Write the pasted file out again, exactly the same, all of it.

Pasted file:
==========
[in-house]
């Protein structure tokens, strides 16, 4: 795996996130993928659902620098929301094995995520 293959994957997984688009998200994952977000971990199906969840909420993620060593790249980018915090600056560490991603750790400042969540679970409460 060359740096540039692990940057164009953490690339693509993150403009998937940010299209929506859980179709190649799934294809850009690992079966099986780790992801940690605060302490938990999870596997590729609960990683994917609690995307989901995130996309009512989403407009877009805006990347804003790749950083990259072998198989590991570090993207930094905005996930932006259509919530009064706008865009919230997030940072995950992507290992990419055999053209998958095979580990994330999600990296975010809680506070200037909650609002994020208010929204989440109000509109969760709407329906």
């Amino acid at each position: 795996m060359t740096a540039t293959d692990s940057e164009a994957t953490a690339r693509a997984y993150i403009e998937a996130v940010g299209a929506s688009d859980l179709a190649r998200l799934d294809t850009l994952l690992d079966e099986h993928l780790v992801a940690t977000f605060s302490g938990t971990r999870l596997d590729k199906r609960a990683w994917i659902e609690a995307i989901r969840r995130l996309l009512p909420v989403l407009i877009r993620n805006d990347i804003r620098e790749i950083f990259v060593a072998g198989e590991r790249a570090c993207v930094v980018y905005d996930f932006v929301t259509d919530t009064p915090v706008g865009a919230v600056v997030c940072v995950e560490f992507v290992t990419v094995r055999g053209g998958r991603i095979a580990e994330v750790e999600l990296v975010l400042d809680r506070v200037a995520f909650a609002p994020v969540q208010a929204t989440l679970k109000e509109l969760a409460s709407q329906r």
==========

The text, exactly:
[in-house]
């Protein structure tokens, strides 16, 4: 795996996130993928659902620098929301094995995520 293959994957997984688009998200994952977000971990199906969840909420993620060593790249980018915090600056560490991603750790400042969540679970409460 060359740096540039692990940057164009953490690339693509993150403009998937940010299209929506859980179709190649799934294809850009690992079966099986780790992801940690605060302490938990999870596997590729609960990683994917609690995307989901995130996309009512989403407009877009805006990347804003790749950083990259072998198989590991570090993207930094905005996930932006259509919530009064706008865009919230997030940072995950992507290992990419055999053209998958095979580990994330999600990296975010809680506070200037909650609002994020208010929204989440109000509109969760709407329906």
């Amino acid at each position: 795996m060359t740096a540039t293959d692990s940057e164009a994957t953490a690339r693509a997984y993150i403009e998937a996130v940010g299209a929506s688009d859980l179709a190649r998200l799934d294809t850009l994952l690992d079966e099986h993928l780790v992801a940690t977000f605060s302490g938990t971990r999870l596997d590729k199906r609960a990683w994917i659902e609690a995307i989901r969840r995130l996309l009512p909420v989403l407009i877009r993620n805006d990347i804003r620098e790749i950083f990259v060593a072998g198989e590991r790249a570090c993207v930094v980018y905005d996930f932006v929301t259509d919530t009064p915090v706008g865009a919230v600056v997030c940072v995950e560490f992507v290992t990419v094995r055999g053209g998958r991603i095979a580990e994330v750790e999600l990296v975010l400042d809680r506070v200037a995520f909650a609002p994020v969540q208010a929204t989440l679970k109000e509109l969760a409460s709407q329906r």